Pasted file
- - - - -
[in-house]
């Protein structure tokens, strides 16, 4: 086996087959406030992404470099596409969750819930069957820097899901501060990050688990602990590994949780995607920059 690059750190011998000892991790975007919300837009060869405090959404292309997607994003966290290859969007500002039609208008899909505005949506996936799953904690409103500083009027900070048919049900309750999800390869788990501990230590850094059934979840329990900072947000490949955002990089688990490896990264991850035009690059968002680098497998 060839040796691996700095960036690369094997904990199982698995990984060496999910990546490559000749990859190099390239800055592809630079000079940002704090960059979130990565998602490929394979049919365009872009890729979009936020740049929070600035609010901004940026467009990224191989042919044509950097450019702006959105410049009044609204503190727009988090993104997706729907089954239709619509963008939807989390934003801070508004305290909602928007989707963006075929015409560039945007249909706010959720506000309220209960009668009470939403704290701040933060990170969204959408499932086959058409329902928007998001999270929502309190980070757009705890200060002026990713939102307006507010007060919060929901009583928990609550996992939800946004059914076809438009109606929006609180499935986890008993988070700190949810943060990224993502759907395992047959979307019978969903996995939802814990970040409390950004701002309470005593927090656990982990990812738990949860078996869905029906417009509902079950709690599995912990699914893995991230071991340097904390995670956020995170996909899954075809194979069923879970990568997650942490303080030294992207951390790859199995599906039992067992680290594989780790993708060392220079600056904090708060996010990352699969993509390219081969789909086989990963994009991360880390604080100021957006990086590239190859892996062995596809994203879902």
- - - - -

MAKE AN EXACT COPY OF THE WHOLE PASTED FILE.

[in-house]
């Protein structure tokens, strides 16, 4: 086996087959406030992404470099596409969750819930069957820097899901501060990050688990602990590994949780995607920059 690059750190011998000892991790975007919300837009060869405090959404292309997607994003966290290859969007500002039609208008899909505005949506996936799953904690409103500083009027900070048919049900309750999800390869788990501990230590850094059934979840329990900072947000490949955002990089688990490896990264991850035009690059968002680098497998 060839040796691996700095960036690369094997904990199982698995990984060496999910990546490559000749990859190099390239800055592809630079000079940002704090960059979130990565998602490929394979049919365009872009890729979009936020740049929070600035609010901004940026467009990224191989042919044509950097450019702006959105410049009044609204503190727009988090993104997706729907089954239709619509963008939807989390934003801070508004305290909602928007989707963006075929015409560039945007249909706010959720506000309220209960009668009470939403704290701040933060990170969204959408499932086959058409329902928007998001999270929502309190980070757009705890200060002026990713939102307006507010007060919060929901009583928990609550996992939800946004059914076809438009109606929006609180499935986890008993988070700190949810943060990224993502759907395992047959979307019978969903996995939802814990970040409390950004701002309470005593927090656990982990990812738990949860078996869905029906417009509902079950709690599995912990699914893995991230071991340097904390995670956020995170996909899954075809194979069923879970990568997650942490303080030294992207951390790859199995599906039992067992680290594989780790993708060392220079600056904090708060996010990352699969993509390219081969789909086989990963994009991360880390604080100021957006990086590239190859892996062995596809994203879902």